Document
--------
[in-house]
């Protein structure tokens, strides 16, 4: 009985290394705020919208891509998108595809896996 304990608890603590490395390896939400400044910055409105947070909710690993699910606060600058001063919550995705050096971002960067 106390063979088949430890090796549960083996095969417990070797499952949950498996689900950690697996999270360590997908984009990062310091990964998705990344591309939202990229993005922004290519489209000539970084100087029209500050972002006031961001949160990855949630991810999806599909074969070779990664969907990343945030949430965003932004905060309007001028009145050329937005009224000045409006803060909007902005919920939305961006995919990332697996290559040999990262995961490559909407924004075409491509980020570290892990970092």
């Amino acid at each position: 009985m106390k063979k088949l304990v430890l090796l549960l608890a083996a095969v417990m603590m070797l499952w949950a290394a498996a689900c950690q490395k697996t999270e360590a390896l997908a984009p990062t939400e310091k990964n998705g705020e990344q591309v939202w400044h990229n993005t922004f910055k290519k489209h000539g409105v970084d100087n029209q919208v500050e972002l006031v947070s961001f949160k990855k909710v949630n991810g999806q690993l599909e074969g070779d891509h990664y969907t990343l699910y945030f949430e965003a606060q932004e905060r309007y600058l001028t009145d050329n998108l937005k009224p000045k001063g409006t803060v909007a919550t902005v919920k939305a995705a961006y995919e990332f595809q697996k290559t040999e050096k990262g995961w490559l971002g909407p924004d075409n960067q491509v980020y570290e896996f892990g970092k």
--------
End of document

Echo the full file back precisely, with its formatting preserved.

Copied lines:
[in-house]
């Protein structure tokens, strides 16, 4: 009985290394705020919208891509998108595809896996 304990608890603590490395390896939400400044910055409105947070909710690993699910606060600058001063919550995705050096971002960067 106390063979088949430890090796549960083996095969417990070797499952949950498996689900950690697996999270360590997908984009990062310091990964998705990344591309939202990229993005922004290519489209000539970084100087029209500050972002006031961001949160990855949630991810999806599909074969070779990664969907990343945030949430965003932004905060309007001028009145050329937005009224000045409006803060909007902005919920939305961006995919990332697996290559040999990262995961490559909407924004075409491509980020570290892990970092």
């Amino acid at each position: 009985m106390k063979k088949l304990v430890l090796l549960l608890a083996a095969v417990m603590m070797l499952w949950a290394a498996a689900c950690q490395k697996t999270e360590a390896l997908a984009p990062t939400e310091k990964n998705g705020e990344q591309v939202w400044h990229n993005t922004f910055k290519k489209h000539g409105v970084d100087n029209q919208v500050e972002l006031v947070s961001f949160k990855k909710v949630n991810g999806q690993l599909e074969g070779d891509h990664y969907t990343l699910y945030f949430e965003a606060q932004e905060r309007y600058l001028t009145d050329n998108l937005k009224p000045k001063g409006t803060v909007a919550t902005v919920k939305a995705a961006y995919e990332f595809q697996k290559t040999e050096k990262g995961w490559l971002g909407p924004d075409n960067q491509v980020y570290e896996f892990g970092k």